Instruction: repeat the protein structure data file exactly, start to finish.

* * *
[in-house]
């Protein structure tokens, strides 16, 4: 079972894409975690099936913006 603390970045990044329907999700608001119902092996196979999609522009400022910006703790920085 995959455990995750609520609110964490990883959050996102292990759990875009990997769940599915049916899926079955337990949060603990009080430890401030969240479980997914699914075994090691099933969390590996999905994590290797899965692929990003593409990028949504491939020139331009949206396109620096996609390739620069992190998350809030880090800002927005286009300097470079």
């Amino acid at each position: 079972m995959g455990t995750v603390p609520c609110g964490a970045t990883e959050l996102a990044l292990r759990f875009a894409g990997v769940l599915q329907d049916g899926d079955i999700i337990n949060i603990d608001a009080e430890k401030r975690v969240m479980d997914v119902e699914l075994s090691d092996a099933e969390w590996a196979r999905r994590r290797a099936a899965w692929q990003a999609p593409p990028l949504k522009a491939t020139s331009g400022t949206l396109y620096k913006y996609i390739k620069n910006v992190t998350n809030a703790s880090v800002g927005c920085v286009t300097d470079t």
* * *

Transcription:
[in-house]
């Protein structure tokens, strides 16, 4: 079972894409975690099936913006 603390970045990044329907999700608001119902092996196979999609522009400022910006703790920085 995959455990995750609520609110964490990883959050996102292990759990875009990997769940599915049916899926079955337990949060603990009080430890401030969240479980997914699914075994090691099933969390590996999905994590290797899965692929990003593409990028949504491939020139331009949206396109620096996609390739620069992190998350809030880090800002927005286009300097470079």
């Amino acid at each position: 079972m995959g455990t995750v603390p609520c609110g964490a970045t990883e959050l996102a990044l292990r759990f875009a894409g990997v769940l599915q329907d049916g899926d079955i999700i337990n949060i603990d608001a009080e430890k401030r975690v969240m479980d997914v119902e699914l075994s090691d092996a099933e969390w590996a196979r999905r994590r290797a099936a899965w692929q990003a999609p593409p990028l949504k522009a491939t020139s331009g400022t949206l396109y620096k913006y996609i390739k620069n910006v992190t998350n809030a703790s880090v800002g927005c920085v286009t300097d470079t």